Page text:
Breastfeeding is a natural and miraculous thing. You connect with your baby in the most primal way. However, it is not always an easy journey.
While some babies are able to quickly latch on, but having troubles is also very common. The first week is perhaps the most challenging, during which the mother is dealing with the trauma of childbirth, her emotions, taking care of the baby, and on top of that, battling with the challenge of breastfeeding.
Even if your baby latches on initially, one week later, the baby might not latch easily. The problems pertaining to breastfeeding not only irk the mother but may also make the baby fussy and hence, restless.
It is especially daunting for the first-time mothers, who might be so overwhelmed with the entire task, that they might abandon the entire ordeal. Considering the benefits of breastfeeding, mothers should seek guidance from their Gynecologist in Omar Hospital & Cardiac Center before making a rash decision.
Common Breastfeeding Problems
Everyone has their own journey and learning curve, however, there are certain problems pertaining to lactation that are common amongst women. These include:
Breast engorgement occurs when your breasts become large and hard, due to the milk supply. It is not only painful for the mothers but also makes it harder for the infant to latch onto the breast, which compounds the problem of engorgement.
It is more common during the initial days of breastfeeding, as the body is adjusting to how much milk supply is optimal for the baby. It may, however, last for weeks as well.
Having sore nipples is expected of breastfeeding, however, if you continue to experience pain after the baby starts feeding, it may be due to improper latch. It is especially common in first-time mothers, as they learn the ropes of breastfeeding.
Plugged Milk Ducts
Milk ducts may become clogged in the breast, leading to the formation of hard lumps, as the milk does not get drained properly. Symptoms of plugged milk ducts include tenderness around the area, alongside, swelling and redness in the region.
Plugged milk duct may only afflict one breast at a time and may also resolve on its own.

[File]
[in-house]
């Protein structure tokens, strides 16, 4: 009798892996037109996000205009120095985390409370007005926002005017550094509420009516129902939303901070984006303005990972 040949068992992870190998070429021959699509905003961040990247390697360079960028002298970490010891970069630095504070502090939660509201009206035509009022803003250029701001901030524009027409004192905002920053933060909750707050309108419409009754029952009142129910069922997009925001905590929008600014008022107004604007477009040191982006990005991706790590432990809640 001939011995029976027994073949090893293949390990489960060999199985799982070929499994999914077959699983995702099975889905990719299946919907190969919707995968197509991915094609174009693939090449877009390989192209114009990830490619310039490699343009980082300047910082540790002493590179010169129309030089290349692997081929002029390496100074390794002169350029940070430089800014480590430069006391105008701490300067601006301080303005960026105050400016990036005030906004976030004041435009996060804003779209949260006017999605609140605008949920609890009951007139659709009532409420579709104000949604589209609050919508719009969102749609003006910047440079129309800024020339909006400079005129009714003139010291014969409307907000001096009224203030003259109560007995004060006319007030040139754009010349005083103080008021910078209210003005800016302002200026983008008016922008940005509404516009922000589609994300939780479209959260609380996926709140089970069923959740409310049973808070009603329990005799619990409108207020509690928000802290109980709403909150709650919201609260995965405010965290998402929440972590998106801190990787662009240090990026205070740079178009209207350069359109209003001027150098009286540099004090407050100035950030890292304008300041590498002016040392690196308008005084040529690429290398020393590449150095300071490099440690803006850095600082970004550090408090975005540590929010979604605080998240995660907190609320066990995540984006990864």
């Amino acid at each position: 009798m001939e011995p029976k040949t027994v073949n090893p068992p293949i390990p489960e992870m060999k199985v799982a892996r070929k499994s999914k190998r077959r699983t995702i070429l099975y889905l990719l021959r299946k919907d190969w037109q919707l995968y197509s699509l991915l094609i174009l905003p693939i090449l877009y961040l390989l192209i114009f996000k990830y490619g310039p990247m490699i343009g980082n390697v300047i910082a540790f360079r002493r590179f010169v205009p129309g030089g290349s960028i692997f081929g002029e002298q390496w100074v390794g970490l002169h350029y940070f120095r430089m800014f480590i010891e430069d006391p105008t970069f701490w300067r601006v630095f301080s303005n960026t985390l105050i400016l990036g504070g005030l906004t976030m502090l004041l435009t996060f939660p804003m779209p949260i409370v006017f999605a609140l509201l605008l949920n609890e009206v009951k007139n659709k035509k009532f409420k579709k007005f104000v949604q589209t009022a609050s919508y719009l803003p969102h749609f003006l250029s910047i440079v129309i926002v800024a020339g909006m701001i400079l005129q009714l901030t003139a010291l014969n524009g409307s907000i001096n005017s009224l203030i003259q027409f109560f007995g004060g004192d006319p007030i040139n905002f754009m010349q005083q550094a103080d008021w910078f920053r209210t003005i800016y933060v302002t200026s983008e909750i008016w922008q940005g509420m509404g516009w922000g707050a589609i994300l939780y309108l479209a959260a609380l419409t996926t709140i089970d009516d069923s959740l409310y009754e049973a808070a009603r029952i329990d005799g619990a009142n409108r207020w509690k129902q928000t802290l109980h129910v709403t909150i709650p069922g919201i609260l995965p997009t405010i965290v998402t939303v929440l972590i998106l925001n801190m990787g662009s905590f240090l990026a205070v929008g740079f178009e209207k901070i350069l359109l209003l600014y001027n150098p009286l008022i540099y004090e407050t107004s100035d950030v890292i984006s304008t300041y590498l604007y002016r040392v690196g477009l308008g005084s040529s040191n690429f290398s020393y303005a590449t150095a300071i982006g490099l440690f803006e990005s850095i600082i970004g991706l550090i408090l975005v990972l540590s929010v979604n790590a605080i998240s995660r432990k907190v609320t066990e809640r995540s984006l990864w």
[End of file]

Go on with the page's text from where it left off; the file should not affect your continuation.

Shape of the Nipple
Another breastfeeding challenge arises when nipples turn inward, instead of pointing outwards, or are flat. This naturally makes it challenging for the baby to latch on. It is often compounded by the engorgement of the breasts.
Similarly, having large nipples may also make latching a challenge, as the baby cannot get an adequate grasp on the nipple, or a strong enough grip to suckle properly.
Soreness of nipples is especially common during the first few weeks of breastfeeding. While having slight soreness is common, however, if you have cracked, bleeding and extremely painful nipples, you might be doing something amiss and you need to talk to your doctor about it.
Too Much Milk
While low milk supply is challenging as well, the problem occurs when there is too much of it as well. It then leads to plugged milk ducts, breast engorgement, and even mastitis.
Thrush refers to yeast infection. It may lead to breast pain, redness of the breasts alongside itching on nipples. There might also be a rash accompanying the thrust.
Yeast infection can also be passed on to your baby, appearing as white patches or even red patches around the baby’s mouth.
Mastitis is the swelling or inflammation in the breast tissue. It may be aggravated by a case of engorged breasts and blocked milk ducts. Also known as breast infection, mastitis can lead to fatigue and even fever. Another symptom of mastitis is redness or tenderness of the breast.
If you suspect a case of breast infection, you should consult your Gynecologist in Medicare & Cardiac General Hospital, as you might need to take antibiotics then.